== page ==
The story "On The Anatomisation of an Unknown Man (1637) by Frans Mier" is anthologised for the first time in this collection, proceeds from which benefit Amnesty International. Given that it includes contributions from writers as varied as Seamus Heaney, Neil jordan, Eoin Colfer, Anne Enright, and Roddy Doyle, it represents the cream of Irish writers (and me), and by buying it you're contributing to a great cause. The book is available direct from www.libertiespress.com, as well as bookstores. Incidentally, my story is one of a number that will be accompanied by a specially commissioned illustration, in this case from the Irish artist Jim Fitzpatrick, a source of particular pleasure to me as Jim designed the cover for Thin Lizzy's 1976 album, Johnny the Fox, still probably the most beautiful Irish album cover ever, and one that's framed on my bathroom wall. You can see the illustration below, and Jim's website, which is incredibly comprehensive and well worth visiting, is www.jimfitzpatrick.com.
'The Anatomisation of an
Unknown Man' (1637) by Frans Meir.
Artwork title: Etching by Frans Meir, pupil of Rembrandt, of his lost
painting 'The Anatomisation of an Unknown Man'.
Collection: Whulfsonian Foundation, Miami, USA.
The Lineup: The World's Greatest Mystery Writers
Tell The Inside Story Of Their Greatest Detectives
Edited by Otto Penzler
Published by Little Brown in the US, this anthology contains contributions from 22 mystery writers on how their most famous characters came into being, including Michael Connelly on Harry Bosch, Lee Child on Jack Reacher, David Morrell on John Rambo, Colin Dexter on Inspector Morse, Laura Lippman on Tess Monaghan, Ian Rankin on John Rebus, and Alexander McCall Smith on Precious Ramotswe. I've contributed an essay that deals with Charlie Parker, but also covers the slow development of Irish crime writing, and the collision between the rational and the supernatural in my books. It's a lovely anthology for mystery fans.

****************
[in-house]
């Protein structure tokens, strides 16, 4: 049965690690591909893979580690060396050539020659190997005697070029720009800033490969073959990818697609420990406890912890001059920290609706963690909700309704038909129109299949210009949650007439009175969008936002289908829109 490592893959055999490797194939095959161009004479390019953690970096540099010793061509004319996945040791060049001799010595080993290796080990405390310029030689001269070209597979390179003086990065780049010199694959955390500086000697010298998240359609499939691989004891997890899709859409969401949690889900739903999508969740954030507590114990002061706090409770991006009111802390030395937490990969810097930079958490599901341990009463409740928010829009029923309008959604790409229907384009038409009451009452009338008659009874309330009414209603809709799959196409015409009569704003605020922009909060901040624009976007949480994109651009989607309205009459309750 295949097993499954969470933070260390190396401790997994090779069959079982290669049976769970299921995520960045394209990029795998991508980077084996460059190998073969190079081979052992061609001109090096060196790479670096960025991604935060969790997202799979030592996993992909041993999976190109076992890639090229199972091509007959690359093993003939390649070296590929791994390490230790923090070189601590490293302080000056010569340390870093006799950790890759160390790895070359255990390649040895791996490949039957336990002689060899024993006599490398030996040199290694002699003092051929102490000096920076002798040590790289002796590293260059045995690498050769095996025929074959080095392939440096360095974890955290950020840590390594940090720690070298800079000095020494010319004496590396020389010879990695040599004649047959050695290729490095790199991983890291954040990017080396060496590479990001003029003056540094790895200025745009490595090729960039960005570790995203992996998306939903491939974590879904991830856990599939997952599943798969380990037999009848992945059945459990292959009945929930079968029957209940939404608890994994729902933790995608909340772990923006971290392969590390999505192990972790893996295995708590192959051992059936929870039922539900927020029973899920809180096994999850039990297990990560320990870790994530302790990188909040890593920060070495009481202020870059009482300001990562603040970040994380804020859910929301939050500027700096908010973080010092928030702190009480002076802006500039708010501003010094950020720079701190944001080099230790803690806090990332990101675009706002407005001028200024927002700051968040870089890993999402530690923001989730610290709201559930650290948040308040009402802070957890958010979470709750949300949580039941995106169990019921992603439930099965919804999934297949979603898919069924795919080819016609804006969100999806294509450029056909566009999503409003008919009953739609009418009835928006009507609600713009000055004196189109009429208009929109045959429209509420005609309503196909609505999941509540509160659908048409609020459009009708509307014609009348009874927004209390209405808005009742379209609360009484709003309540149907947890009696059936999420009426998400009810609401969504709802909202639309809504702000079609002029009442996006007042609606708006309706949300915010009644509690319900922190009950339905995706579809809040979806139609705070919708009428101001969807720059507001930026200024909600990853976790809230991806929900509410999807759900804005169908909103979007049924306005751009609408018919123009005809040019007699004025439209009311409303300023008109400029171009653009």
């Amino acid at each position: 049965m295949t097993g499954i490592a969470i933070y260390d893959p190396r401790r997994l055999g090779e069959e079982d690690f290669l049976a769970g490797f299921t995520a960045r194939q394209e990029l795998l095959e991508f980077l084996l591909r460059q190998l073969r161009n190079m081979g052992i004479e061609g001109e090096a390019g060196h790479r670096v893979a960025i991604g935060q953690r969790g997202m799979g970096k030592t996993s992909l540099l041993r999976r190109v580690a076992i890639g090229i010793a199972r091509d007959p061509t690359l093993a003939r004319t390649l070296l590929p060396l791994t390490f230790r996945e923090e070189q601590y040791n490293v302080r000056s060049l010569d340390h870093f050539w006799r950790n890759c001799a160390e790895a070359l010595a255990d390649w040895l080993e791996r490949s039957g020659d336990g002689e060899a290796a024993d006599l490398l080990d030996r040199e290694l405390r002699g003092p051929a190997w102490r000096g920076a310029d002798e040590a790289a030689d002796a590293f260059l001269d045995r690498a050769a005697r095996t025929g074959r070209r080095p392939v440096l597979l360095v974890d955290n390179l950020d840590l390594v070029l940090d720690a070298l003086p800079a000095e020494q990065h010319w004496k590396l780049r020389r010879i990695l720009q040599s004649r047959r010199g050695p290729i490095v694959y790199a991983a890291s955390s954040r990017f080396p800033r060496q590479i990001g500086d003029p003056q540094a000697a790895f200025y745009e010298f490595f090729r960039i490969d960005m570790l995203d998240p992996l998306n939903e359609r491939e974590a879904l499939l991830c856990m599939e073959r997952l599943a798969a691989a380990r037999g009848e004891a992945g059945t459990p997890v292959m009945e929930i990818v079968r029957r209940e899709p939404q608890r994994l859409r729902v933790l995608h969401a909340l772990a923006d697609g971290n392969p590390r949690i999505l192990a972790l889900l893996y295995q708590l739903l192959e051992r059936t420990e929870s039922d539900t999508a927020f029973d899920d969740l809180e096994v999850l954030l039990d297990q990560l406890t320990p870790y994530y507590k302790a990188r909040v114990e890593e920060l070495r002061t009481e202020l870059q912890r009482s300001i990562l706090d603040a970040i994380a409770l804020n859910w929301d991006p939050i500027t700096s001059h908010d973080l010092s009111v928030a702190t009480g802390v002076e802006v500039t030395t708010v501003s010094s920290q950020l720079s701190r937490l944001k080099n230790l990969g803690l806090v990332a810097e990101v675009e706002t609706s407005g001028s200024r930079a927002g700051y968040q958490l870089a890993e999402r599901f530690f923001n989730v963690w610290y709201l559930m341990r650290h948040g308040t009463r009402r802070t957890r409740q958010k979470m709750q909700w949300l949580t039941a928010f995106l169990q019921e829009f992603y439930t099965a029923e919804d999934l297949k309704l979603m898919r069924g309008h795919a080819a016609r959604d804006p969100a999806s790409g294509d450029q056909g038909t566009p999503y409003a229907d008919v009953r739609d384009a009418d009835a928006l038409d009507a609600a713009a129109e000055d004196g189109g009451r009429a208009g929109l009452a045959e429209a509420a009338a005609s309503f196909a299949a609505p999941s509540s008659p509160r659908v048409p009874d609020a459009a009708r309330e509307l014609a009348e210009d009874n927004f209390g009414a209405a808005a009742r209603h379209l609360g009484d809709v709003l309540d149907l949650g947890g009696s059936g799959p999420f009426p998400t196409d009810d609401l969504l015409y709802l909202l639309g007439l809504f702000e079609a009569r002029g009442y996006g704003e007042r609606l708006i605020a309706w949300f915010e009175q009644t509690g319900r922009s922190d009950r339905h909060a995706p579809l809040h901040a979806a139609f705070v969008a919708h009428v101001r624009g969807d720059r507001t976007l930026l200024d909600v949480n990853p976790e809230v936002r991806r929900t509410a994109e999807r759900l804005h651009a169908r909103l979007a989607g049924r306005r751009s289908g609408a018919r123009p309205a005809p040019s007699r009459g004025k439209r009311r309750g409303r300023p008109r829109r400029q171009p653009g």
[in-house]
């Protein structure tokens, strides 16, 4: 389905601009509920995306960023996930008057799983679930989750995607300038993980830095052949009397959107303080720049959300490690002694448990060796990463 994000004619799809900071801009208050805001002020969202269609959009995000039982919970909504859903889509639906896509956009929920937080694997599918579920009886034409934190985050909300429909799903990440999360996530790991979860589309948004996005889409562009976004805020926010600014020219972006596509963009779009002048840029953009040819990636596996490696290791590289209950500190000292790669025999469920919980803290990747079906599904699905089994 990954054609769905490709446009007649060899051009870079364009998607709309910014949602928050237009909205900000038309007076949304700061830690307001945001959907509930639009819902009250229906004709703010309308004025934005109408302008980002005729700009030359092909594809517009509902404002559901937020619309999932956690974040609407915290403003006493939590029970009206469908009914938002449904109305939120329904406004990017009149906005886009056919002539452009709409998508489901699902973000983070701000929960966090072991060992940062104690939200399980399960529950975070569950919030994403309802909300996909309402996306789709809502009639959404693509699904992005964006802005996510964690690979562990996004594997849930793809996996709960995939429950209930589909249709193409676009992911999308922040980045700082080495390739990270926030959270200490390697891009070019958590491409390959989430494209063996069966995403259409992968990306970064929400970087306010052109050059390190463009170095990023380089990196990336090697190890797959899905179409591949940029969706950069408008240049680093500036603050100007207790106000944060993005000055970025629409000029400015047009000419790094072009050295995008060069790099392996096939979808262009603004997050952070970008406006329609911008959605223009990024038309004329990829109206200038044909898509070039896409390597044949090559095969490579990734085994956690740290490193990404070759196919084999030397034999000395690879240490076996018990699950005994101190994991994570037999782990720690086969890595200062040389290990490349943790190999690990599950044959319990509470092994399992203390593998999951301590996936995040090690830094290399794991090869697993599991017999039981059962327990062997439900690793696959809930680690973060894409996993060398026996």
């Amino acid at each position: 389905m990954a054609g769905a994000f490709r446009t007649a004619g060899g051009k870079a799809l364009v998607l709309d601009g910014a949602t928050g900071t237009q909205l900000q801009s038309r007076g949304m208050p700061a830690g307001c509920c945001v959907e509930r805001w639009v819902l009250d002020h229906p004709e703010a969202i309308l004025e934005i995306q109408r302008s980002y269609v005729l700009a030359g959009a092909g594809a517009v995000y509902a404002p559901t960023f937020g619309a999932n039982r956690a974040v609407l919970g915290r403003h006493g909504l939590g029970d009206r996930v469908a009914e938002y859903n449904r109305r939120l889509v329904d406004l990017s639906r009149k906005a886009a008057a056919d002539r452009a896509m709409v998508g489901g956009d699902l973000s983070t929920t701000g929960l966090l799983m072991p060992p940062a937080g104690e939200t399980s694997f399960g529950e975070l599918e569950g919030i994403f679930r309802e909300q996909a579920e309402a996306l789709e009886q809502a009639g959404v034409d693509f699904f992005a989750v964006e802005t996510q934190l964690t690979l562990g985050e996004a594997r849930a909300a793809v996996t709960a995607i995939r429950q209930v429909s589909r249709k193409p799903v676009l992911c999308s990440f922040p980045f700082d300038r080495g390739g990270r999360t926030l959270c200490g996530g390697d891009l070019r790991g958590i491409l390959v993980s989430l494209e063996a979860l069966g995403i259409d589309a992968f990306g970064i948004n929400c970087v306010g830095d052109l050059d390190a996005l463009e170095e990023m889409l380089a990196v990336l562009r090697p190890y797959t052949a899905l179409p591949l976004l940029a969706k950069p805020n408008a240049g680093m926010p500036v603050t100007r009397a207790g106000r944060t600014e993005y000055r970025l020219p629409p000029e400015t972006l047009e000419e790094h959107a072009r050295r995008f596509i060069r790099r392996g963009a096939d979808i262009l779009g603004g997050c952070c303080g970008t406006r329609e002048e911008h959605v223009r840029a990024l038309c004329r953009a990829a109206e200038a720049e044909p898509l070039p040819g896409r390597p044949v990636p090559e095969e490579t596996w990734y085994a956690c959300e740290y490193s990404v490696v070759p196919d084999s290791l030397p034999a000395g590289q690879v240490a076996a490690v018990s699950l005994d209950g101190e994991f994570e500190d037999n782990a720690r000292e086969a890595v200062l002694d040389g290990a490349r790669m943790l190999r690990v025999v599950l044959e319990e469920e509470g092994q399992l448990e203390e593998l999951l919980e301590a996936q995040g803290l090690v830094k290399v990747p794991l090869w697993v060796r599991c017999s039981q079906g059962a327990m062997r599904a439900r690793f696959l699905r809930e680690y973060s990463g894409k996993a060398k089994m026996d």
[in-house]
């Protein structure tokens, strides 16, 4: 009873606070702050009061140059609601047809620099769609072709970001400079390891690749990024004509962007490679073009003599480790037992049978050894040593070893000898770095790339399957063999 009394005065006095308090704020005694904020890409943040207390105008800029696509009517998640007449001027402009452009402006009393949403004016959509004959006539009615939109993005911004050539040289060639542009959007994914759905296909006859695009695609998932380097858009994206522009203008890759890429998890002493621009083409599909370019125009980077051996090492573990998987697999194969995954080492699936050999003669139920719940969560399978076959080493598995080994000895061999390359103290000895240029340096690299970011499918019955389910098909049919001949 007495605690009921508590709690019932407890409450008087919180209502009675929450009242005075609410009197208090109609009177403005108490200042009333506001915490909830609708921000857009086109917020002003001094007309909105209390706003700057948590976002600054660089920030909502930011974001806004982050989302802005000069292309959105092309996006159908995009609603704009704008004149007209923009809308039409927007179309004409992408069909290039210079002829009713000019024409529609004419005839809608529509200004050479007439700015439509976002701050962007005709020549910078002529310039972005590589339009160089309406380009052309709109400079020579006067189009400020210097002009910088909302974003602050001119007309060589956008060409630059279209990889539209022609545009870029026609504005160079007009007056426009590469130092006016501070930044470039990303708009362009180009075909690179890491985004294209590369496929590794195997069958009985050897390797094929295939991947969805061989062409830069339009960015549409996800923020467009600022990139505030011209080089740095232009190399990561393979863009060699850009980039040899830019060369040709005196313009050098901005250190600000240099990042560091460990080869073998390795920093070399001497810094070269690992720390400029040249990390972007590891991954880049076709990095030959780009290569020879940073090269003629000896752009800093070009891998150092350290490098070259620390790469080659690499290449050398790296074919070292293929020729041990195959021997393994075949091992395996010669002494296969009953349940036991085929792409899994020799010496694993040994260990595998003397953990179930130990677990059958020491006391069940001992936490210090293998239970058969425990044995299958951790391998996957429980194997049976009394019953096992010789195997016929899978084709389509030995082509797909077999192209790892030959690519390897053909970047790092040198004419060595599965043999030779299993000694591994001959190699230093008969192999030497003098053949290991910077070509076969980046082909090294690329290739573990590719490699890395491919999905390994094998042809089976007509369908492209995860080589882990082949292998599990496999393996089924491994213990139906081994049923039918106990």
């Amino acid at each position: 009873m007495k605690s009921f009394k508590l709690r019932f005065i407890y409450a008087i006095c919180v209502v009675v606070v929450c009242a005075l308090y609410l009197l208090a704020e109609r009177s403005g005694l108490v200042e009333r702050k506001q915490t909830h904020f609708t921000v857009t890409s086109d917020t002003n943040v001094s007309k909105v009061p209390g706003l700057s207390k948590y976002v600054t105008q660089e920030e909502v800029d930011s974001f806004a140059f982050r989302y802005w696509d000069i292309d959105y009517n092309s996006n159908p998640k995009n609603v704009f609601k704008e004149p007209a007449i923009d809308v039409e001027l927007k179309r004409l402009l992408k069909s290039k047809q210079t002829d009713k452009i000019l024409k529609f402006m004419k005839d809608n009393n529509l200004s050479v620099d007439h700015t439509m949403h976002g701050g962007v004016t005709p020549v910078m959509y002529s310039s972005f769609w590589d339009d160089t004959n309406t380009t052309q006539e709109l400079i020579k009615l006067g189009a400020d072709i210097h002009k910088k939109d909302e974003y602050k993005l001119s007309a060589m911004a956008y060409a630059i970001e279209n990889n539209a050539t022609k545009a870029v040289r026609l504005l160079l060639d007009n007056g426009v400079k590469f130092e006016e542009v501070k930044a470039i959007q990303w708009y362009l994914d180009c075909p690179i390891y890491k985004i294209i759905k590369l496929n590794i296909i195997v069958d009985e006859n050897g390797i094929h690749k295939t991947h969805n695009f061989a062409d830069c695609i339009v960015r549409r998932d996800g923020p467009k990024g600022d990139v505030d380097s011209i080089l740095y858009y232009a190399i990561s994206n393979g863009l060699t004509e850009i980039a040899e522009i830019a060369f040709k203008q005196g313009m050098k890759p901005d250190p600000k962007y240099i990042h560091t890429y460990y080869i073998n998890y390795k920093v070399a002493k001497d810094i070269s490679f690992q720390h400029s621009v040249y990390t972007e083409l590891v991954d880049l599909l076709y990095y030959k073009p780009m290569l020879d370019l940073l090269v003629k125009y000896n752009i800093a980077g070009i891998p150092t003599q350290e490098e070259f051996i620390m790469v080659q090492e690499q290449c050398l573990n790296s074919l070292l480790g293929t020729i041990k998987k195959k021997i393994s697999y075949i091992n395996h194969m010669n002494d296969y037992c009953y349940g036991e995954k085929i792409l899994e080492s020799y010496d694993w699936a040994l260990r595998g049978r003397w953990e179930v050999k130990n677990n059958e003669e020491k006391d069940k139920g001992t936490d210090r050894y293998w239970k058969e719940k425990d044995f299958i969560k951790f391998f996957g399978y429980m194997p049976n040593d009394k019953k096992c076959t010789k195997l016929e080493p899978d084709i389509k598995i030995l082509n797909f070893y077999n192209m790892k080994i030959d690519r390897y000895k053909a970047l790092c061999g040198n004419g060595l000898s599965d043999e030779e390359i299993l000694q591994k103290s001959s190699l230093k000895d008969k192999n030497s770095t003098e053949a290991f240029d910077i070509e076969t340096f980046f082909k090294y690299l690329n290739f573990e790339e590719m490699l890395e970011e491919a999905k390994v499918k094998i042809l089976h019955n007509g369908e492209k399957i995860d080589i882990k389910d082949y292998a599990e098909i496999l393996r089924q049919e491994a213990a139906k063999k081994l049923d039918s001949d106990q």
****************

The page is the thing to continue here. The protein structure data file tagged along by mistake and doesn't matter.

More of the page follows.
Dark Delicacies III: Haunted
Edited by Del Howison and Jeff Gelb
Dark Delicacies III, which has just been published, contains a story by me entitled "A Haunting", the first time this story has appeared in print. The book also includes tales by Chuck Palahniuk, Heather Graham, David Morrell and Mick Garris. I know that some copies were signed by a number of the contributors at the Dark Delicacies bookstore in Burbank, California, where I'll be signing in October, so collectors might want to see if any are still available.
Edited by Ciara Considine
This collection of fiction by Irish women was published as a fundraiser for tsunami relief; the editor, Ciara Considine, asked me to contribute a story, perhaps to see whether anyone would spot the impostor. "The Cycle" was published under the pen name of Laura Froom (the protagonist of "Miss Froom, Vampire"), and both "The Cycle" and "Miss Froom, Vampire" are included in Nocturnes.
Edited by Otto Penzler
Dangerous Women is a new anthology by mystery maven Otto Penzler, who has gathered 17 stories from top writers for an all-original suspense anthology with results that are about the same as if a master chocolatier had assembled a new sampler box: everything of high quality but with enough variety to appeal to all tastes. All the contributors are true to their own very familiar voices.
Like a Charm
Edited by Karin Slaughter
Desire leaves a man destroyed... a young girl's curiosity reveals secrets better left hidden... jealousy drives a woman insane... ambition leads to a curious exchange... an uncanny likeness changes two lives forever... the hand of fate lies buried in the past... From nineteenth-century Georgia, where the bracelet is forged in fire, to wartime Leeds, the seedy underside of London's Soho, a Manhattan taxi, the frozen cliffs of Nova Scotia and back to Georgia, each writer weaves a gripping story of murder, betrayal and intrigue.